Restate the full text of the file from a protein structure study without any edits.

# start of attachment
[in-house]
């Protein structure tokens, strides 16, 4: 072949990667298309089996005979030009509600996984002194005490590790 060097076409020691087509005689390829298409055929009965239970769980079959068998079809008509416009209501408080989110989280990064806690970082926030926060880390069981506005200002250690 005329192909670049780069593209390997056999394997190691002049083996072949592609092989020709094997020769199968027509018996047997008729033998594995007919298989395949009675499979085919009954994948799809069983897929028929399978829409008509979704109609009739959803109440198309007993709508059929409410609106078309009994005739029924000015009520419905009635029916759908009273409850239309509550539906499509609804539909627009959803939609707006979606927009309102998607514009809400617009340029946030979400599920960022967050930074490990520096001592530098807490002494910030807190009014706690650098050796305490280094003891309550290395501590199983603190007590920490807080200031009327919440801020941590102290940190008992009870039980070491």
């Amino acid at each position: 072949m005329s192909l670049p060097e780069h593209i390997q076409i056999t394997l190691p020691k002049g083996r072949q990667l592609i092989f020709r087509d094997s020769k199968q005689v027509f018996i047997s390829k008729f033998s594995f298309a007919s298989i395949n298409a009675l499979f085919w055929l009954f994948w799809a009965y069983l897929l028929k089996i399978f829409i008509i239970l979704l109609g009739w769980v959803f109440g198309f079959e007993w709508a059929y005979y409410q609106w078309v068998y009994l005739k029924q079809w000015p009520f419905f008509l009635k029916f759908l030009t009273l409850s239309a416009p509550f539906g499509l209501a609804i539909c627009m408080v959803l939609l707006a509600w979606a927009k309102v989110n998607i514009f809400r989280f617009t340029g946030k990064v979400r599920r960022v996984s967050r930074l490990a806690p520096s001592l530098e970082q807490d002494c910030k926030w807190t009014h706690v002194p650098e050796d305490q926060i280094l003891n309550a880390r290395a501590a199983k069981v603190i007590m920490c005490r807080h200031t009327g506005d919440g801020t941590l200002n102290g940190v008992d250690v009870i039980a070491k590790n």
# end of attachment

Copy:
[in-house]
């Protein structure tokens, strides 16, 4: 072949990667298309089996005979030009509600996984002194005490590790 060097076409020691087509005689390829298409055929009965239970769980079959068998079809008509416009209501408080989110989280990064806690970082926030926060880390069981506005200002250690 005329192909670049780069593209390997056999394997190691002049083996072949592609092989020709094997020769199968027509018996047997008729033998594995007919298989395949009675499979085919009954994948799809069983897929028929399978829409008509979704109609009739959803109440198309007993709508059929409410609106078309009994005739029924000015009520419905009635029916759908009273409850239309509550539906499509609804539909627009959803939609707006979606927009309102998607514009809400617009340029946030979400599920960022967050930074490990520096001592530098807490002494910030807190009014706690650098050796305490280094003891309550290395501590199983603190007590920490807080200031009327919440801020941590102290940190008992009870039980070491």
């Amino acid at each position: 072949m005329s192909l670049p060097e780069h593209i390997q076409i056999t394997l190691p020691k002049g083996r072949q990667l592609i092989f020709r087509d094997s020769k199968q005689v027509f018996i047997s390829k008729f033998s594995f298309a007919s298989i395949n298409a009675l499979f085919w055929l009954f994948w799809a009965y069983l897929l028929k089996i399978f829409i008509i239970l979704l109609g009739w769980v959803f109440g198309f079959e007993w709508a059929y005979y409410q609106w078309v068998y009994l005739k029924q079809w000015p009520f419905f008509l009635k029916f759908l030009t009273l409850s239309a416009p509550f539906g499509l209501a609804i539909c627009m408080v959803l939609l707006a509600w979606a927009k309102v989110n998607i514009f809400r989280f617009t340029g946030k990064v979400r599920r960022v996984s967050r930074l490990a806690p520096s001592l530098e970082q807490d002494c910030k926030w807190t009014h706690v002194p650098e050796d305490q926060i280094l003891n309550a880390r290395a501590a199983k069981v603190i007590m920490c005490r807080h200031t009327g506005d919440g801020t941590l200002n102290g940190v008992d250690v009870i039980a070491k590790n």